Australian Council on Children and the Media

King Arthur: Legend of the Sword

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Not recommended for children under 14; Parental Guidance recommended for children aged 14; Suitable for 15+

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This topic contains:

  • overall comments and recommendations
  • details of classification and consumer advice lines for King Arthur: Legend of the Sword
  • a review of King Arthur: Legend of the Sword completed by the Australian Council on Children and the Media (ACCM) on 23 May 2017.

Overall comments and recommendations

Children aged under 14 Not recommended
Children aged 14 Parental Guidance recommended
Children aged 15+ Suitable for this age group

About the movie

This section contains details about the movie, including its classification by the Australian Government Classification Board and the associated consumer advice lines.

Name of movie: King Arthur: Legend of the Sword
Classification: M
Consumer advice lines: Fantasy themes, violence and coarse language.
Length 126 minutes

ACCM review

This review of the movie contains the following information:

A synopsis of the story

King Arthur: Legend of the Sword is a retelling of the original myth by director Guy Ritchie. The film begins with King Uther Pendragon (Eric Bana) being overthrown by his treacherous and vindictive brother Vortigern (Jude Law). After ruthlessly sacrificing his wife for this cause, Vortigern makes moves to kill his young nephew Arthur, who would be the true heir to the throne. However, Arthur is saved and eventually raised by a group of prostitutes in a city brothel.

Two decades later, Arthur (Charlie Hunnam) has grown into a skilled street fighter whilst Vortigern has only become a more tyrannical leader. On learning about the powerful sword Excalibur being stuck firmly into a stone, Vortigern sends his guards to collect men from the village in an effort to pull it free. When Arthur is able to pull the sword free, Vortigern meets with him privately and reveals Arthur’s true lineage.

Before Vortigern is able to execute Arthur, a powerful mage (Astrid Berges-Frisbey) and a group of Uther’s old followers appear, and rescue Arthur. They proceed to attempt to convince him to utilise Excalibur, and to take his rightful place on the throne whilst overthrowing Vortigern.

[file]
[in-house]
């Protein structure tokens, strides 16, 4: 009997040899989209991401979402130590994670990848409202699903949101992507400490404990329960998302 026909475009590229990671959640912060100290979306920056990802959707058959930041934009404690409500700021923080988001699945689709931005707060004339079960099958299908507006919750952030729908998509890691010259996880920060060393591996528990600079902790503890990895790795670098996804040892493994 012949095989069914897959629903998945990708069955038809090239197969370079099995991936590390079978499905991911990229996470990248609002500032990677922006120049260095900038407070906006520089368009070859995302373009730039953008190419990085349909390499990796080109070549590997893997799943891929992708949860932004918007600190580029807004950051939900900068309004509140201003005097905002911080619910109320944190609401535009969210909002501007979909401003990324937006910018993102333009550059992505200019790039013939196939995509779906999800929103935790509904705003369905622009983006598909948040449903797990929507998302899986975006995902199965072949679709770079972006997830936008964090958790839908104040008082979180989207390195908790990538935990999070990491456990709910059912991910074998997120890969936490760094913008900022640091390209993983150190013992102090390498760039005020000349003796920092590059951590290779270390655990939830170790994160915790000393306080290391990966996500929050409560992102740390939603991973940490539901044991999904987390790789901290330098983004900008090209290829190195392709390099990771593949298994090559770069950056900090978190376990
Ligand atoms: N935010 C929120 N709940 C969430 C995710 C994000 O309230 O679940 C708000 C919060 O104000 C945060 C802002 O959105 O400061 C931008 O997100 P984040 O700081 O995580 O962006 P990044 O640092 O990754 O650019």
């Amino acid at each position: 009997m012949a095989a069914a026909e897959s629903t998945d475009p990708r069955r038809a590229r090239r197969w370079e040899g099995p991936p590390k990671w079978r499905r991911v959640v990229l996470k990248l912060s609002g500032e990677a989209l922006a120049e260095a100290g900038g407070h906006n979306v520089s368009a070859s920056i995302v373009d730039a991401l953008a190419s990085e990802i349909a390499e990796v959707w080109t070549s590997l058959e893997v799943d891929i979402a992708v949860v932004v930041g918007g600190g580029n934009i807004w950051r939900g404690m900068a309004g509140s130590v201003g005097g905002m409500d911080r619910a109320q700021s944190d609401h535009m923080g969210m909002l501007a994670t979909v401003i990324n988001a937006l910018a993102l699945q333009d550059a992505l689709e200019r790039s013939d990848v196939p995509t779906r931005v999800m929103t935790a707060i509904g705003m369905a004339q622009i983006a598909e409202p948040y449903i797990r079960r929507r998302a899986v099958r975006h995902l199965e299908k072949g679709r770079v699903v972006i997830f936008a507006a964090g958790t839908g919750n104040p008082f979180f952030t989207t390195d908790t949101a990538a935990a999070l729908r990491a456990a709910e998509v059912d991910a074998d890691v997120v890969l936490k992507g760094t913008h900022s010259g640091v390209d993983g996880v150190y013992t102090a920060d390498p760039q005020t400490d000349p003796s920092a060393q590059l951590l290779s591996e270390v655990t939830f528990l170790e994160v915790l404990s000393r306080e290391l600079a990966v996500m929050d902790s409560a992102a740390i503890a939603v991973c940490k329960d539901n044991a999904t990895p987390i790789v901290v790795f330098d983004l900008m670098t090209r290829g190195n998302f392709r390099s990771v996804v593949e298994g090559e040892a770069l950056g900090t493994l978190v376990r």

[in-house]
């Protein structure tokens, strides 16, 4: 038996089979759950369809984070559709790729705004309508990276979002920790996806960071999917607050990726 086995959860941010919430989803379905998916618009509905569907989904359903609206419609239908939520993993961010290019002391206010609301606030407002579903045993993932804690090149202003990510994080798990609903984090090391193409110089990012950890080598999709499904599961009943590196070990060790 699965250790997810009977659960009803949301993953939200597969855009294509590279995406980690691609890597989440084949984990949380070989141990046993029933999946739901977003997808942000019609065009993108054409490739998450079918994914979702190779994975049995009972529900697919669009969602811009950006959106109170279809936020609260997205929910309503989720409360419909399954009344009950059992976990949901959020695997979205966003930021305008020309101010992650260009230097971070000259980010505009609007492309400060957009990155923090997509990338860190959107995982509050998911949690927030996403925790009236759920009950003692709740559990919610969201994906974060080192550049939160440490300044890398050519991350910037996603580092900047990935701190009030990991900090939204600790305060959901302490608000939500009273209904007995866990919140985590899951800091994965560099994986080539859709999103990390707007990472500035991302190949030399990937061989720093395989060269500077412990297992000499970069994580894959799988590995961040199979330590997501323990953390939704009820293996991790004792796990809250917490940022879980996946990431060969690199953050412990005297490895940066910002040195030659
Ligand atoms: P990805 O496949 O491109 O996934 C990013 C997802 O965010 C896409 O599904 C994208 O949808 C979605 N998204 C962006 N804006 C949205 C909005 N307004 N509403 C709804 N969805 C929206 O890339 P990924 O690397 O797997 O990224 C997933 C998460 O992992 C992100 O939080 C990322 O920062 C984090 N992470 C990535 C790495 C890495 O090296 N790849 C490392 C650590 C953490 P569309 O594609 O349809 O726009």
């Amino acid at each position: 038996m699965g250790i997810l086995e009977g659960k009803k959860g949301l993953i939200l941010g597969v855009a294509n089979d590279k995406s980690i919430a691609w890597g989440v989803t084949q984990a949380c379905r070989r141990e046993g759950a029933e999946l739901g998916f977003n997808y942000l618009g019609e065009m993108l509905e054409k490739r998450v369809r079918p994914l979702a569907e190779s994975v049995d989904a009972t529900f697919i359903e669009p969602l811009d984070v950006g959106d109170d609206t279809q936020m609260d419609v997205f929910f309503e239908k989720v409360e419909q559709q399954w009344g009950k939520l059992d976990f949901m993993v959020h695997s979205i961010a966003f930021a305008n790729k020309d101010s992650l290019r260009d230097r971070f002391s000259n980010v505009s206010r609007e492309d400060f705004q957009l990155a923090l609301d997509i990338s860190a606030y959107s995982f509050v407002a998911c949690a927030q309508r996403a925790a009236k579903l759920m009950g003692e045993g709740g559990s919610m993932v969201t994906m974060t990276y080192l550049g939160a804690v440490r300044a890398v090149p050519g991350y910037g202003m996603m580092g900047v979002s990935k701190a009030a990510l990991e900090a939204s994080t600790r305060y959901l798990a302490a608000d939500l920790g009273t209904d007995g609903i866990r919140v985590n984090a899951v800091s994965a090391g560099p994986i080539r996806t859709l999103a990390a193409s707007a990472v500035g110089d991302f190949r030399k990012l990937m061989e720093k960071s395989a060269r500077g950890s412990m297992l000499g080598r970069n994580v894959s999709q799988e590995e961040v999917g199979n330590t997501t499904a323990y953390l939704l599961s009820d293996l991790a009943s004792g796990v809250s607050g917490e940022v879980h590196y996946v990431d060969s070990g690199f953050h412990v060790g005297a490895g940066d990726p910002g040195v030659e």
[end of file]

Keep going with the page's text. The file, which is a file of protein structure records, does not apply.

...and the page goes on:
Themesinfo

Children and adolescents may react adversely at different ages to themes of crime, suicide, drug and alcohol dependence, death, serious illness, family breakdown, death or separation from a parent, animal distress or cruelty to animals, children as victims, natural disasters and racism. Occasionally reviews may also signal themes that some parents may simply wish to know about.

Fantasy; love and family; good and evil; betrayal; action/adventure.

Use of violenceinfo

Research shows that children are at risk of learning that violence is an acceptable means of conflict resolution when violence is glamourised, performed by an attractive hero, successful, has few real life consequences, is set in a comic context and / or is mostly perpetrated by male characters with female victims, or by one race against another.

Repeated exposure to violent content can reinforce the message that violence is an acceptable means of conflict resolution. Repeated exposure also increases the risks that children will become desensitised to the use of violence in real life or develop an exaggerated view about the prevalence and likelihood of violence in their own world.

There is considerable violence and references to violence within the film, including:

  • There are many fight/battle sequences throughout the film, which involve a range of weapons being used: people are hanged, shot with bows/arrows, and swords and knives are used to stab or slash people’s throats, etc.
  • One character greedy for power, sacrifices the lives of two people he loves, although he does not kill them himself.